Mill discussed that women are instrumental in initiating social progress: "Among rude people, the women are generally degraded; among civilized people they are exalted." As societies flourish, "the condition of the weaker sex is gradually improved, till they associate on equal terms with the men, and occupy the place of voluntary and useful coadjutors." Mill had earned sufficient knowledge of the Hindu society, through a study of Halhed's Code of Gentoo Laws, a translation of the Code of Manu, some religious works, and accounts written by travelers and missionaries, Mill concluded: "nothing can exceed the habitual contempt which the Hindus entertain for their women . . . They are held, accordingly, in extreme degradation."
Missionaries intervened into the orthodox order of the day. Reverend E. Storrow visited India in 1848. He insisted that the unfortunate indignity and helplessness of the backward Indian womanhood, contributes to the lack of strength and integrity in the Indian nation. Storrow maintained that the high regard nurtured for women, had rendered power and prestige to countries like, Israel, Rome, and Western Europe. In fact, scholars had argued that the wretched womanhood, being identifiable with the declining military might of India, itself explains that why the nation, with such teeming millions, fell defeated before the comparatively small number of British conquerors.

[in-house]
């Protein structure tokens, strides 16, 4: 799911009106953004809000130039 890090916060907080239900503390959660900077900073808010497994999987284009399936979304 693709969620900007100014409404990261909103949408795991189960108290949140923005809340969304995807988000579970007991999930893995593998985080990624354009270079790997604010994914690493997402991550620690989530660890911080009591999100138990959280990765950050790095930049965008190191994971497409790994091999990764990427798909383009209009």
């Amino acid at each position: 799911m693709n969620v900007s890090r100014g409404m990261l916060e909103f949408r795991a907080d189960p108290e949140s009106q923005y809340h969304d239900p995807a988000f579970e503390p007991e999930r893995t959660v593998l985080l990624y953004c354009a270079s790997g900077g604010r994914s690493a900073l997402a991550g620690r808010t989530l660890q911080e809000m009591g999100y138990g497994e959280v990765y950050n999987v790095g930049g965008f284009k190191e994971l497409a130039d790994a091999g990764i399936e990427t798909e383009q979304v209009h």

There was a spirit of resurgence in the air. An urge for an overall humanitarian well-being motivated the then government of the times. Complementary utilitarian efforts for the good of the general mass was inspired by the mantra of social Darwinism and overwhelming nationalism.
Darwin forwarded that the the struggle for existence, would allow only the "survival of the fittest". The "fittest" will dominate the world and bestow its traits to the next generation. Thus will occur a new species of the "fittest" in the course of evolution. Darwin, further said that refined "social instincts" such as "sympathy" and " moral sentiments" also spawned through natural selection. Descent of Man foresees how these instincts and sentiments would reinforce the strength of the social set-up "..at some future period, not very distant as measured by centuries, the civilised races of man will almost certainly exterminate, and replace, the savage races throughout the world. This bond of fellow-feeling , respect and togetherness is the essence of Social Darwinism. It is certain that the fervour of nationalism pervades, where exists the Bliss of unity.
Such refreshing notions penetrated the hard core oppressive patriarchy. Hence ,the surge of Western Feminism, which entered the Indian arena, in the British period, heralded the beginning of an era, when women would rise to prominence. History reports, "Many movements of the later nineteenth century gave a central place to teachings related to women, seen as a particularly potent symbol of the proper moral order (Metcalf & Metcalf 144)."